His role on Sunday was a spoiling one. Keep the ball away from Sweeney. Simple, well not exactly. Roli is no slough and while he may not have dominated as he did in the semi-final replay against Kilcock, he still had a huge bearing on the outcome.
Morgan O'Sullivan has been a revelation this season. One of the brightest prospects at schools level, he opted out in the cause of basketball. However, he seems to have regained his football appetite. His departure, through injury, was a huge blow to Sarsfields.
Up front is where both sides seemed to stumble and at times lost their way. Moorefield particularly in the opening half were the greater culprits.
Umpire Porkey Lambe was considering looking for 'improved conditions' at the break as he tried to drink a half time cup of tea while at the same time waving his hands in the air.
Coming from a team that has put up some tremendous score lines on this voyage, the Moorefield backroom boys must have been wondering if the breaks were ever going to come their way.
While Patrick Murray, had his fair share of misses, he was, undoubtedly, the best forward on view. His speed has to be seen to be believed. His long stride left Sarsfields' Brian Moylan yards adrift, and the Sarsfields man would be considered one of the quickest defenders in the business at this level.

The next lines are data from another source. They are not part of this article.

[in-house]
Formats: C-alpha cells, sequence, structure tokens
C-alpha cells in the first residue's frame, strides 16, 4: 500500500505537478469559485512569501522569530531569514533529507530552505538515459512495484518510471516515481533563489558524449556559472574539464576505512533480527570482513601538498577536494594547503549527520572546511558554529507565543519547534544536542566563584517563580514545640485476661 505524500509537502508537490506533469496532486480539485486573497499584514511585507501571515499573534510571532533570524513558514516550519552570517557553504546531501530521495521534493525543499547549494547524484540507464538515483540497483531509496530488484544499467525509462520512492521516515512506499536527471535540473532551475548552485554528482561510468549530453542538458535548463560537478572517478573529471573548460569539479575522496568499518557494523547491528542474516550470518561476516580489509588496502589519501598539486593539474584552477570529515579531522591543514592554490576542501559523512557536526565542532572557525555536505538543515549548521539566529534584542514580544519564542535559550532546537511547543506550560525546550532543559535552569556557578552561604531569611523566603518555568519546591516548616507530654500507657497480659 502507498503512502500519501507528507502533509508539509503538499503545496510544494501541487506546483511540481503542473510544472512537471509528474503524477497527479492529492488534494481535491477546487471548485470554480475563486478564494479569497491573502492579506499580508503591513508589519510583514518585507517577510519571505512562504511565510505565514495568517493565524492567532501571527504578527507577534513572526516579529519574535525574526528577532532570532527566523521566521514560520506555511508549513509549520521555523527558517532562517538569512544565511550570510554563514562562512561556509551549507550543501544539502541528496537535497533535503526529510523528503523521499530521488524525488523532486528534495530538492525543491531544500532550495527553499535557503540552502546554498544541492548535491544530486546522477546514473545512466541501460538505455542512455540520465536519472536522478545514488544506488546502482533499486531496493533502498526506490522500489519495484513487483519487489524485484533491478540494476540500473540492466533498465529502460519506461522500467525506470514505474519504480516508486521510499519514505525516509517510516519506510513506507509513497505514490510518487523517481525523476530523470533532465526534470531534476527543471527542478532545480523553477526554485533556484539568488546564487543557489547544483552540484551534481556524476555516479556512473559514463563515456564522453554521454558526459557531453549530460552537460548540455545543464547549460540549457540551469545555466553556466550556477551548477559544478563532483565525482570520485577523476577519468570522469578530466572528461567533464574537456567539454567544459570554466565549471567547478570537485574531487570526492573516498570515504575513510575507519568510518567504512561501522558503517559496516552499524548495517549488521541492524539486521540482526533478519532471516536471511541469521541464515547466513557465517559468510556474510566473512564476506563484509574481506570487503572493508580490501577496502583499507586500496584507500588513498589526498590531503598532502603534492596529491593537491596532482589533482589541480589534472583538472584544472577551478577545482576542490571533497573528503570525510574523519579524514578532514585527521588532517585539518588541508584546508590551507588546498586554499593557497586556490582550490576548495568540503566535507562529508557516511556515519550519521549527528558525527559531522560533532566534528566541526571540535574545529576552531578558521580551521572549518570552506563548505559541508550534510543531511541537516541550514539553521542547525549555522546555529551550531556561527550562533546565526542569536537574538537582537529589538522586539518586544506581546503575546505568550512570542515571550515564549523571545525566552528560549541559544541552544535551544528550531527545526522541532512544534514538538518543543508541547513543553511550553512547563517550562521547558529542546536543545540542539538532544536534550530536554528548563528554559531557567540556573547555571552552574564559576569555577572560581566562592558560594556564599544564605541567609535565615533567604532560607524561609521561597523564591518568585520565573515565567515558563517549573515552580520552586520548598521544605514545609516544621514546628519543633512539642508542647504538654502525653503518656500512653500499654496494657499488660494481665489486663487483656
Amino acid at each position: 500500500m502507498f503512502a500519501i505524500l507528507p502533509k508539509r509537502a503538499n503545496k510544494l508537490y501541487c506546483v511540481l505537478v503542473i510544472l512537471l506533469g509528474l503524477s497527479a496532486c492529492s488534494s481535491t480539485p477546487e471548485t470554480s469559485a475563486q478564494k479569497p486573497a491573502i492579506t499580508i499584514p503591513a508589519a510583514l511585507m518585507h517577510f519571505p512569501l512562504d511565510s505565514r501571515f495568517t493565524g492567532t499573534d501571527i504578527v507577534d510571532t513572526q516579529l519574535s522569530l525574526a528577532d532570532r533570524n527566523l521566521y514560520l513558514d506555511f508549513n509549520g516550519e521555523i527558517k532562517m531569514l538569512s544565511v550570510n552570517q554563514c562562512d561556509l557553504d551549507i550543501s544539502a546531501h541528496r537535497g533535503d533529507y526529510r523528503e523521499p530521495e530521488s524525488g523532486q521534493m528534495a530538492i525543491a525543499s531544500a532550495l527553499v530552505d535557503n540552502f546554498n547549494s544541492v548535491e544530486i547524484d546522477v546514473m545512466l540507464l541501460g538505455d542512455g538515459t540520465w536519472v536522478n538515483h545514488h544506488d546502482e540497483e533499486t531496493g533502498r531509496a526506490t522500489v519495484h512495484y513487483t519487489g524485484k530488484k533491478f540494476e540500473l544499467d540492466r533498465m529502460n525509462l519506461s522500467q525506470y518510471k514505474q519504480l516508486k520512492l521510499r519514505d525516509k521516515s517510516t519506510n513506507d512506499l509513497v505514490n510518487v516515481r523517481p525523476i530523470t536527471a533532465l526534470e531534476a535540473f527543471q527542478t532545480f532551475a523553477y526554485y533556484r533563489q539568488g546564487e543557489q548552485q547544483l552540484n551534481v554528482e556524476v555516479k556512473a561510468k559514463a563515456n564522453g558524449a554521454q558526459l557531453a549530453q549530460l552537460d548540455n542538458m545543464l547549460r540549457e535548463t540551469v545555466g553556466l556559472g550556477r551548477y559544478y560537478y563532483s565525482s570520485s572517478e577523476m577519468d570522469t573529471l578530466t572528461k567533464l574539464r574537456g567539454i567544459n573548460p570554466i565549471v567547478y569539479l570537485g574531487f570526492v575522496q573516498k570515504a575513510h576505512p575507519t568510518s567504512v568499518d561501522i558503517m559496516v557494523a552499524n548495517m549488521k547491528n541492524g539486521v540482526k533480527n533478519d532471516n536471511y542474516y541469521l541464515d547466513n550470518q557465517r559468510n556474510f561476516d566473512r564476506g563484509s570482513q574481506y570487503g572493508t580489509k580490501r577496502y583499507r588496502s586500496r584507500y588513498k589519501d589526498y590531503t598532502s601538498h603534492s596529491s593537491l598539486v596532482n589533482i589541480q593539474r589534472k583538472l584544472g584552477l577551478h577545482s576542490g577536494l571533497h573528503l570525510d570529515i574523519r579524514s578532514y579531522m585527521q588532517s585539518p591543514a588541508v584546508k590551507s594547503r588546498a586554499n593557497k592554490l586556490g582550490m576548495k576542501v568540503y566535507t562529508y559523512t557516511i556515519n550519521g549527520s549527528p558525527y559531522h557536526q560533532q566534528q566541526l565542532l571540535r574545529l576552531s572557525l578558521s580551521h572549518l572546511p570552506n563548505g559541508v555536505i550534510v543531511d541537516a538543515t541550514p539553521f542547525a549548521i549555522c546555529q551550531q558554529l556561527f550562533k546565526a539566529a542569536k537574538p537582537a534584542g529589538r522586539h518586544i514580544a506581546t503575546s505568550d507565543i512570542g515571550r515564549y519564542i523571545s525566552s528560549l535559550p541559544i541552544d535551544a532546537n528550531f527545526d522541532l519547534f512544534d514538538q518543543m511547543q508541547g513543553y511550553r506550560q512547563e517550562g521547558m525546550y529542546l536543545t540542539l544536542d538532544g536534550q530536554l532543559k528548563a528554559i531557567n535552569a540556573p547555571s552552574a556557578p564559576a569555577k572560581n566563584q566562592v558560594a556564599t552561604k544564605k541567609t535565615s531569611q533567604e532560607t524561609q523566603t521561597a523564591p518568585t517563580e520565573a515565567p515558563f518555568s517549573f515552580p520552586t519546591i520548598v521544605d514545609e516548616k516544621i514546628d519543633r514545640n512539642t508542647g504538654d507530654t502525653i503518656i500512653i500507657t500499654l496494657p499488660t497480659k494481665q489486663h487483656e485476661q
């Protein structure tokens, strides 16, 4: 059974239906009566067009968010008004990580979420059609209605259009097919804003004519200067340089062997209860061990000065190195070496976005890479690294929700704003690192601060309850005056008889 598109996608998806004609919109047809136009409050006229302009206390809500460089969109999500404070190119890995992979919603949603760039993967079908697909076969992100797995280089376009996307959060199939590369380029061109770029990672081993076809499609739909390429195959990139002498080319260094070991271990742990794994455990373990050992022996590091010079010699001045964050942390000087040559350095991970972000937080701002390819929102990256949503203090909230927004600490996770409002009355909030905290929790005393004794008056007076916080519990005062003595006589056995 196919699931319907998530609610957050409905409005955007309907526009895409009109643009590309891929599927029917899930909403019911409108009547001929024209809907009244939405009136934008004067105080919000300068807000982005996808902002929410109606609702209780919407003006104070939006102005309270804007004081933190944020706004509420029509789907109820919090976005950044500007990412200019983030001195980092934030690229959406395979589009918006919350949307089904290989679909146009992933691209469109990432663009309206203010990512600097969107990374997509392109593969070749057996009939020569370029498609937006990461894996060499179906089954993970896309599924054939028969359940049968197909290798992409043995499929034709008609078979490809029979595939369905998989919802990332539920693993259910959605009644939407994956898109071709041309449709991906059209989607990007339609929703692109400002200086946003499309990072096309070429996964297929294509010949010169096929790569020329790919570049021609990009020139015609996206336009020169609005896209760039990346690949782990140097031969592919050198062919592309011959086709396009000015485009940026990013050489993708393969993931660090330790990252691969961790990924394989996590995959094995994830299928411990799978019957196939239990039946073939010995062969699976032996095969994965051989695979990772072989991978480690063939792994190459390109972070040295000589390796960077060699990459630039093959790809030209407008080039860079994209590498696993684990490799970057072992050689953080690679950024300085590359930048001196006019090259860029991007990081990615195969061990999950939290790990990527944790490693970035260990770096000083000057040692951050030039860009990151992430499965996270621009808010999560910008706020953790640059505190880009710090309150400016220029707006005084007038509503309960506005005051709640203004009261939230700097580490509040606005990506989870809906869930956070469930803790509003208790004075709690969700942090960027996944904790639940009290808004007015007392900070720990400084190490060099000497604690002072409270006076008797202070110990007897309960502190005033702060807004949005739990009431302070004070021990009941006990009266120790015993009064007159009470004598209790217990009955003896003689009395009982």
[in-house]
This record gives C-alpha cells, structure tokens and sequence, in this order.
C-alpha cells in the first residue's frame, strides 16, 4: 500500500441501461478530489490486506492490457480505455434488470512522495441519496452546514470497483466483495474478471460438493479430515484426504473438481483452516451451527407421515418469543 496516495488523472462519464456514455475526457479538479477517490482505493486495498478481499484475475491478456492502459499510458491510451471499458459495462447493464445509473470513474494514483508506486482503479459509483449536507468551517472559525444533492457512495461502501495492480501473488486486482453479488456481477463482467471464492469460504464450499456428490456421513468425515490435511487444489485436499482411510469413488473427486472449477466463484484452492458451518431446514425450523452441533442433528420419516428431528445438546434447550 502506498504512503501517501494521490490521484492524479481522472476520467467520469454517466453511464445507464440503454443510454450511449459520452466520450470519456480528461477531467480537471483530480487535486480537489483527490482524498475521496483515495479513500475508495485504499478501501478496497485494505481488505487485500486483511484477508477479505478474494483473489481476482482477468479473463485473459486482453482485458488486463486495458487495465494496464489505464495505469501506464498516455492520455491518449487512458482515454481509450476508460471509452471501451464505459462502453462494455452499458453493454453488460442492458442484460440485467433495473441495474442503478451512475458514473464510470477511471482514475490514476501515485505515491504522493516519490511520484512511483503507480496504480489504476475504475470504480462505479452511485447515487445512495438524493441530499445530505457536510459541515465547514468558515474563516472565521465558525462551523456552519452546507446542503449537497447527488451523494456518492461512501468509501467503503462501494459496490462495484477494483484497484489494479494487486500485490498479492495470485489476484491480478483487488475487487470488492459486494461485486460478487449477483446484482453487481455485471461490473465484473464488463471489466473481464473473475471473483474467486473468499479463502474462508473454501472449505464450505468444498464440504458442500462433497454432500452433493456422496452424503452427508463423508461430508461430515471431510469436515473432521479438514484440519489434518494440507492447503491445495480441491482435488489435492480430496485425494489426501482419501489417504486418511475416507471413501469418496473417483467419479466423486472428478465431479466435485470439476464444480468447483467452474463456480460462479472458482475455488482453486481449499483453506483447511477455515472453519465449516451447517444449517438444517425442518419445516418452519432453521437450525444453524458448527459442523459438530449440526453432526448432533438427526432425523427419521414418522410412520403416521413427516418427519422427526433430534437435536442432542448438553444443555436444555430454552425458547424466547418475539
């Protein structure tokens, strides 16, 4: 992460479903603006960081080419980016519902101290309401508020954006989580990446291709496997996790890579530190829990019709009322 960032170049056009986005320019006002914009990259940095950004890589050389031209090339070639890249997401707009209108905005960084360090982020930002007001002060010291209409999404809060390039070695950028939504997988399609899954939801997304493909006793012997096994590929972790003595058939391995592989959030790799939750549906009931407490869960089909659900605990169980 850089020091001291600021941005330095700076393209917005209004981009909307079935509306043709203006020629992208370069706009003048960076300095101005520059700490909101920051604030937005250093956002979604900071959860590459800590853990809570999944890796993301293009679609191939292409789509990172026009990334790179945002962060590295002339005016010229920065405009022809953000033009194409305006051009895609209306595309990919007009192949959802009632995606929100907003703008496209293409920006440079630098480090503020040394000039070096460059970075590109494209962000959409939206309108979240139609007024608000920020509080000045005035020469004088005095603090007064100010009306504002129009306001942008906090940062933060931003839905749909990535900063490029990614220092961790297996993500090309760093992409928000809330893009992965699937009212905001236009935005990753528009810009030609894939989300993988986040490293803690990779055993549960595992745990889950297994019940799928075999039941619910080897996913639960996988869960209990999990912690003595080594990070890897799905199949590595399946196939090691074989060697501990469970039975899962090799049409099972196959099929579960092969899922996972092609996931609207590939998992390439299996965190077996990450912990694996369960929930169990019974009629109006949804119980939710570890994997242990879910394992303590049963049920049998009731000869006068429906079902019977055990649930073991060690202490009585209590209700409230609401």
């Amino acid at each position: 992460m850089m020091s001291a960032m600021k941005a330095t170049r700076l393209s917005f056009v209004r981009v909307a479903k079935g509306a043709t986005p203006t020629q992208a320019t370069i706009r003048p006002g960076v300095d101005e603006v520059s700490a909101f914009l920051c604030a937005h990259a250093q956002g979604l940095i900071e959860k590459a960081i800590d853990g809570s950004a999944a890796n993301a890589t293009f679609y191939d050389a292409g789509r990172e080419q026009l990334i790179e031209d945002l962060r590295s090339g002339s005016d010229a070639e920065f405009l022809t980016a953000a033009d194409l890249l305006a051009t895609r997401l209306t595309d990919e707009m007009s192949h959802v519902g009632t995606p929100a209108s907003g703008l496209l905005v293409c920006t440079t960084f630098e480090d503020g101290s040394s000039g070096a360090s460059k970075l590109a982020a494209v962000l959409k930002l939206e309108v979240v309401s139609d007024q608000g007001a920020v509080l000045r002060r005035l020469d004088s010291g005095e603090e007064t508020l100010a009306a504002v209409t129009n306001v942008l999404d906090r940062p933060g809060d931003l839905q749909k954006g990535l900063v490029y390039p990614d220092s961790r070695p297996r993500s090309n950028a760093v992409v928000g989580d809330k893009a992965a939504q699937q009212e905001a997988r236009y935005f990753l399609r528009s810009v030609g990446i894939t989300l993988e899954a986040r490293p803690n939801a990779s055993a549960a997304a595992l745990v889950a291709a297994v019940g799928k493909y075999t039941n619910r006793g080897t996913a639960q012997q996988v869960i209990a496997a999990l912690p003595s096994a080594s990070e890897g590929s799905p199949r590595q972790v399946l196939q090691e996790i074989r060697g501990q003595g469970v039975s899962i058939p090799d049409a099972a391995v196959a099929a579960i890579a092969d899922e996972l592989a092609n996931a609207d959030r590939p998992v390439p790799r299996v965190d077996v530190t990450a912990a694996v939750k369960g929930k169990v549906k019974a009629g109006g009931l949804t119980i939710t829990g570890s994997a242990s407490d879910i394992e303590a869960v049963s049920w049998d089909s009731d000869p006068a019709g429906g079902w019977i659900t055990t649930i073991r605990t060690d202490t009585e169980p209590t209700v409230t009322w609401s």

When it was badly needed Murray took the game by the scruff of the neck and was the difference between the sides.
Ross Glavin is another player with huge potential. Only 17, this lad, properly handled, has the potential to go to the top of the ladder, while Mark Sexton showed that he is probably Moorefield's find of the season.
The Sarsfields attack did extremely well in the opening half. For long periods they were living on scraps but with Padraig Brennan finding the range and David Earley beevering around making space, they certainly put it up to the Moorefield rearguard.
However once The Moores tightened up after the break there was no other avenue left open for the champions.
While Sarsfields did miss some crucial frees, the Moorefield defence must also be complimented they hardly fouled anywhere inside 35 yards or so throughout the entire game.
John Whelan seemed to steady the ship when introduced but when Moorefield got sight of the Cup they were never going to let to.
A fascinating contest played hard, very hard, but extremely sporting. Both teams are to be highly complimented, not just on this occasion but over the past four years.
Sarsfields, despite injury setbacks that would have crippled most teams, showed just how worthy champions they were in 2001.
Moorefield, on the other hand never panicked, kept control and in the end through-
out deserved their win.
It is a tremendous achievement for the Dermot Burke Cup to remain in Newbridge for the fourth consecutive season.
Yes indeed Newbridge is certainly ruling football at present. It would seem the rest are falling further and further behind.
For another twelve months, at least, Newbridge is the king of football, with Moorefield sitting proudly on the throne.
Congratulations also to referee Mick Monahan who did a fine job.